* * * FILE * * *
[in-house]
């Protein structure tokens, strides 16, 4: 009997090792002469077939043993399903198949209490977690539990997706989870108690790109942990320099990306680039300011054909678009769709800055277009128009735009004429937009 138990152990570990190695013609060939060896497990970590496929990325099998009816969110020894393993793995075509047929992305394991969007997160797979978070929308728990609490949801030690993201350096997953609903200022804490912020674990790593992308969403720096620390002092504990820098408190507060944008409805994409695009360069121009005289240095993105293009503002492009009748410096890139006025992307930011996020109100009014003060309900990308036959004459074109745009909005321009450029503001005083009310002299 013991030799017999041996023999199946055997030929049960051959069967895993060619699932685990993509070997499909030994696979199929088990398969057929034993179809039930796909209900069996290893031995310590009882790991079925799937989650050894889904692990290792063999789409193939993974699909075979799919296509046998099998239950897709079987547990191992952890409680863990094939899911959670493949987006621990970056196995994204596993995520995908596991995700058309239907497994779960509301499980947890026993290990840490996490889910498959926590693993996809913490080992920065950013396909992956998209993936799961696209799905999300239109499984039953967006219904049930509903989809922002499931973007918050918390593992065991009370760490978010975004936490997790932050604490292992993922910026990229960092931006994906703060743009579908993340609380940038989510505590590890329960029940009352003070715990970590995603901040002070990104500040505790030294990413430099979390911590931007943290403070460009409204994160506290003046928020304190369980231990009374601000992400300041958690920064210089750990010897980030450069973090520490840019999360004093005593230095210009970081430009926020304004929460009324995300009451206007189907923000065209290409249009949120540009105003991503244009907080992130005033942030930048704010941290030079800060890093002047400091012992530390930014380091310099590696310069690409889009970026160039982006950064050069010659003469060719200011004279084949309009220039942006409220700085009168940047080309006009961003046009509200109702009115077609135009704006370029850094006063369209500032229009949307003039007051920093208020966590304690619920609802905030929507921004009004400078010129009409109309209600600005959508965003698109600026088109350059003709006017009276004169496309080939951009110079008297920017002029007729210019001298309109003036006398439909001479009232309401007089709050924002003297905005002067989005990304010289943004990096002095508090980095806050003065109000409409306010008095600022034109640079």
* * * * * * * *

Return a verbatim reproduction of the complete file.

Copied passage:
[in-house]
């Protein structure tokens, strides 16, 4: 009997090792002469077939043993399903198949209490977690539990997706989870108690790109942990320099990306680039300011054909678009769709800055277009128009735009004429937009 138990152990570990190695013609060939060896497990970590496929990325099998009816969110020894393993793995075509047929992305394991969007997160797979978070929308728990609490949801030690993201350096997953609903200022804490912020674990790593992308969403720096620390002092504990820098408190507060944008409805994409695009360069121009005289240095993105293009503002492009009748410096890139006025992307930011996020109100009014003060309900990308036959004459074109745009909005321009450029503001005083009310002299 013991030799017999041996023999199946055997030929049960051959069967895993060619699932685990993509070997499909030994696979199929088990398969057929034993179809039930796909209900069996290893031995310590009882790991079925799937989650050894889904692990290792063999789409193939993974699909075979799919296509046998099998239950897709079987547990191992952890409680863990094939899911959670493949987006621990970056196995994204596993995520995908596991995700058309239907497994779960509301499980947890026993290990840490996490889910498959926590693993996809913490080992920065950013396909992956998209993936799961696209799905999300239109499984039953967006219904049930509903989809922002499931973007918050918390593992065991009370760490978010975004936490997790932050604490292992993922910026990229960092931006994906703060743009579908993340609380940038989510505590590890329960029940009352003070715990970590995603901040002070990104500040505790030294990413430099979390911590931007943290403070460009409204994160506290003046928020304190369980231990009374601000992400300041958690920064210089750990010897980030450069973090520490840019999360004093005593230095210009970081430009926020304004929460009324995300009451206007189907923000065209290409249009949120540009105003991503244009907080992130005033942030930048704010941290030079800060890093002047400091012992530390930014380091310099590696310069690409889009970026160039982006950064050069010659003469060719200011004279084949309009220039942006409220700085009168940047080309006009961003046009509200109702009115077609135009704006370029850094006063369209500032229009949307003039007051920093208020966590304690619920609802905030929507921004009004400078010129009409109309209600600005959508965003698109600026088109350059003709006017009276004169496309080939951009110079008297920017002029007729210019001298309109003036006398439909001479009232309401007089709050924002003297905005002067989005990304010289943004990096002095508090980095806050003065109000409409306010008095600022034109640079």